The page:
Having the U.S. Environmental Protection Agency show up at your front door on a Monday morning is never a good sign—kind of like Mike Wallace and a 60 Minutes crew, or maybe even your in-laws. But Ray Lucas and his employees at Valley Chrome Plating in Clovis, Calif., just didn’t see it that way.
There stood EPA Regional Administrator Jared Blumenfeld and a delegation of EPA and environmental folk with their hands extended and smiles on their faces, ready to give Ray and his crew a major award and a slap on the back.
Blumenfeld rewarded Valley Chrome Plating for its accomplishments under its National Partnership for Environmental Priorities (NPEP) program, which focuses on reducing the use of potentially hazardous chemicals in products and processes. By forming partnerships with the EPA, NPEP partners representing industry, business, municipalities, federal facilities and tribes are successfully reducing the use of toxic chemicals.
“NPEP success stories illustrate partner commitment to environmental stewardship and show why NPEP has adopted the slogan ‘Better Environment, Better Neighbor, Better Business,’” Blumenfeld says.
It’s been a long time since someone called a plater a “better neighbor,” even though 99 percent of shops abide by all the rules and regulations the government—specifically the EPA and OSHA—throw at them. It only makes the 6 o’clock news when a chemical spill occurs or some level of chromium is found in soil, and immediately the media points to plating shops as the culprit, although most often they never are.
So what did Valley Chrome Plating—a major plater of bumpers and truck parts—do to deserve camera crews and Blumenfeld’s smiling face at its door so early in the morning?
First, the company took its lead anodes at the facility and switched them for graphite ones. It replaced the hexavalent chromium bath with more environmentally friendly trivalent chromium. The EPA says the changes have resulted in the reduction of these chemicals by 9,000 lbs per year.
In addition to altering the materials used, Valley Chrome made changes so that it now discharges zero wastewater to the public sewers through recycling, and installed underground plumbing that captures roof run-off from the facility for re-use. This system collects up to 100,000 gal of rain water, which is then used by the facility as part of its cleaning and finishing processes.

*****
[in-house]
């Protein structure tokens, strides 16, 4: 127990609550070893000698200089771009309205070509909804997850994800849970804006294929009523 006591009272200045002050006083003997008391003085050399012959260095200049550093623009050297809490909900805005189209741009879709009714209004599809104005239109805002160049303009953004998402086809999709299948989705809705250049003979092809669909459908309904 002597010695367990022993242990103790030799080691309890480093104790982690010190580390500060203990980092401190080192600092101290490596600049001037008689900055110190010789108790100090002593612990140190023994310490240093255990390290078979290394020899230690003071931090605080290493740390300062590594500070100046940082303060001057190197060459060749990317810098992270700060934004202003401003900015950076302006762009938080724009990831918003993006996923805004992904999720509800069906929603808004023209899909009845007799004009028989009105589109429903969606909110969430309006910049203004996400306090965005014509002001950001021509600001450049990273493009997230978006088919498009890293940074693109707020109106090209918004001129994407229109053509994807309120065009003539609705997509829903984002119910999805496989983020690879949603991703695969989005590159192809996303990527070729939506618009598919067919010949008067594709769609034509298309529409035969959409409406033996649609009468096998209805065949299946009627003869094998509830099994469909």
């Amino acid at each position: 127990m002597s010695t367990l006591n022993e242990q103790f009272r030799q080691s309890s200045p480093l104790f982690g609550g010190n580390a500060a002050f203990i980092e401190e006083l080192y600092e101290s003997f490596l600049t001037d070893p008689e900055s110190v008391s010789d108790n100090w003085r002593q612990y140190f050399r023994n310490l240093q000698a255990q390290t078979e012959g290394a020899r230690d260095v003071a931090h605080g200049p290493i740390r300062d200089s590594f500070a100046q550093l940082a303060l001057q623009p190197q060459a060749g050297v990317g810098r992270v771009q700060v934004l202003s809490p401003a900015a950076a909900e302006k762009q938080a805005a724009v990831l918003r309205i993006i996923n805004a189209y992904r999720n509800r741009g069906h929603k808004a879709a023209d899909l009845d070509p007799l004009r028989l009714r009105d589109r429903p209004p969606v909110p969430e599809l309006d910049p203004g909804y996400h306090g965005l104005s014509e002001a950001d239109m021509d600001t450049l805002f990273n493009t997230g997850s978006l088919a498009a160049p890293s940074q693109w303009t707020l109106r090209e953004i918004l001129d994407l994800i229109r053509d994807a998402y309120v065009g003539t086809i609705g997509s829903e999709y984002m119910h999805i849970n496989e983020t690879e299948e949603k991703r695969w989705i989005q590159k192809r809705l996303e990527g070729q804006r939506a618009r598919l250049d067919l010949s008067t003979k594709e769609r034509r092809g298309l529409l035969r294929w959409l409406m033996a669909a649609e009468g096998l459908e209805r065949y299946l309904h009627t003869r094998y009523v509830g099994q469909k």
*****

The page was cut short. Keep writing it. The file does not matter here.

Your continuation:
Valley Chrome also installed ion exchange waste reduction systems in its manufacturing and plating operations, further reducing pollution associated with trivalent chromium as well as nickel plating.
But Lucas and Valley Chrome didn’t need the EPA to tell them they were doing a great—and responsible—job with their business and the environment.
“We get a lot of wows ... a lot of people that are just really amazed that we have an external automotive part and we’ve been successful in running a tri-chrome system,” says James Galvan, Valley Chrome’s plating supervisor.
Lucas, who has been a leader in the plating industry for years, says he embraced the changes.
“We spent about two years researching it and decided to switch to trivalent chrome,” he says. “The trivalent chromium process is more expensive than hexavalent, but some of the labor issues with employees are less.”
Says Galvan, “To make the change out, we actually worked two shifts, basically around the clock. I think we completed it in five days. It was kind of an ‘Extreme Makeover: Plating Edition.’”
Lucas doesn’t need EPA administrators to give him awards to feel good about how he runs his shop, but it sure is nice when they do notice.
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